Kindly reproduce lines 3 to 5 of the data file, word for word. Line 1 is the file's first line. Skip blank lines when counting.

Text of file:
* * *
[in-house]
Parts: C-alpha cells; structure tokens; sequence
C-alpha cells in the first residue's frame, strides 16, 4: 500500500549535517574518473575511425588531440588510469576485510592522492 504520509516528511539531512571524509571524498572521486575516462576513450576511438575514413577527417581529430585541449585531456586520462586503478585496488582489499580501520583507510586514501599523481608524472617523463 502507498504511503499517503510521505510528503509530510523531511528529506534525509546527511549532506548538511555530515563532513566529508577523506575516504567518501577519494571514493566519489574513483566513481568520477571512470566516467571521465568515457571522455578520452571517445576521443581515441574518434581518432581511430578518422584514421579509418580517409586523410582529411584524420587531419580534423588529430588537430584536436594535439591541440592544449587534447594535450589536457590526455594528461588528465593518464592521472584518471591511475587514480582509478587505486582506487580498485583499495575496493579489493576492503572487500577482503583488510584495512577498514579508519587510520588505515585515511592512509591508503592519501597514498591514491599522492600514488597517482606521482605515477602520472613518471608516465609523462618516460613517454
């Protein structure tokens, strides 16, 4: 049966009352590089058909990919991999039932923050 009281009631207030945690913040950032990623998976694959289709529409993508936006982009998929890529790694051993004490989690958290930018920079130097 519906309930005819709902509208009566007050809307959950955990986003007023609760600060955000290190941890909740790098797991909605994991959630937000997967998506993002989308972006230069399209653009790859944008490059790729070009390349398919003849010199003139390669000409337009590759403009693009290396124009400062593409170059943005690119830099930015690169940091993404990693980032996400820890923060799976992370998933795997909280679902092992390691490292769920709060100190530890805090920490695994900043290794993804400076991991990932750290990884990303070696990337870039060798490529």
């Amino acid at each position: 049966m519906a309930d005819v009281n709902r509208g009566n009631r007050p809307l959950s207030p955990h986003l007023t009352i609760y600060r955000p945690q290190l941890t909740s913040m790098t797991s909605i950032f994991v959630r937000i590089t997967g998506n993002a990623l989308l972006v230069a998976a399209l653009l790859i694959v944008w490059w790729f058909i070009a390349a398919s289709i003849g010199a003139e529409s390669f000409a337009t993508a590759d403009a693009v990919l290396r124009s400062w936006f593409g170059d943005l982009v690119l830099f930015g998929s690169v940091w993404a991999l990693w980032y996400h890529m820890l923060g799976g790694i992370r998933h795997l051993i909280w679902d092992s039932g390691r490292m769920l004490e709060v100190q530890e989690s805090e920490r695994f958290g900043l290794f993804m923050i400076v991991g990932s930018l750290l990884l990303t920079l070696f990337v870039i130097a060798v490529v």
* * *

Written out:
C-alpha cells in the first residue's frame, strides 16, 4: 500500500549535517574518473575511425588531440588510469576485510592522492 504520509516528511539531512571524509571524498572521486575516462576513450576511438575514413577527417581529430585541449585531456586520462586503478585496488582489499580501520583507510586514501599523481608524472617523463 502507498504511503499517503510521505510528503509530510523531511528529506534525509546527511549532506548538511555530515563532513566529508577523506575516504567518501577519494571514493566519489574513483566513481568520477571512470566516467571521465568515457571522455578520452571517445576521443581515441574518434581518432581511430578518422584514421579509418580517409586523410582529411584524420587531419580534423588529430588537430584536436594535439591541440592544449587534447594535450589536457590526455594528461588528465593518464592521472584518471591511475587514480582509478587505486582506487580498485583499495575496493579489493576492503572487500577482503583488510584495512577498514579508519587510520588505515585515511592512509591508503592519501597514498591514491599522492600514488597517482606521482605515477602520472613518471608516465609523462618516460613517454
């Protein structure tokens, strides 16, 4: 049966009352590089058909990919991999039932923050 009281009631207030945690913040950032990623998976694959289709529409993508936006982009998929890529790694051993004490989690958290930018920079130097 519906309930005819709902509208009566007050809307959950955990986003007023609760600060955000290190941890909740790098797991909605994991959630937000997967998506993002989308972006230069399209653009790859944008490059790729070009390349398919003849010199003139390669000409337009590759403009693009290396124009400062593409170059943005690119830099930015690169940091993404990693980032996400820890923060799976992370998933795997909280679902092992390691490292769920709060100190530890805090920490695994900043290794993804400076991991990932750290990884990303070696990337870039060798490529």
């Amino acid at each position: 049966m519906a309930d005819v009281n709902r509208g009566n009631r007050p809307l959950s207030p955990h986003l007023t009352i609760y600060r955000p945690q290190l941890t909740s913040m790098t797991s909605i950032f994991v959630r937000i590089t997967g998506n993002a990623l989308l972006v230069a998976a399209l653009l790859i694959v944008w490059w790729f058909i070009a390349a398919s289709i003849g010199a003139e529409s390669f000409a337009t993508a590759d403009a693009v990919l290396r124009s400062w936006f593409g170059d943005l982009v690119l830099f930015g998929s690169v940091w993404a991999l990693w980032y996400h890529m820890l923060g799976g790694i992370r998933h795997l051993i909280w679902d092992s039932g390691r490292m769920l004490e709060v100190q530890e989690s805090e920490r695994f958290g900043l290794f993804m923050i400076v991991g990932s930018l750290l990884l990303t920079l070696f990337v870039i130097a060798v490529v």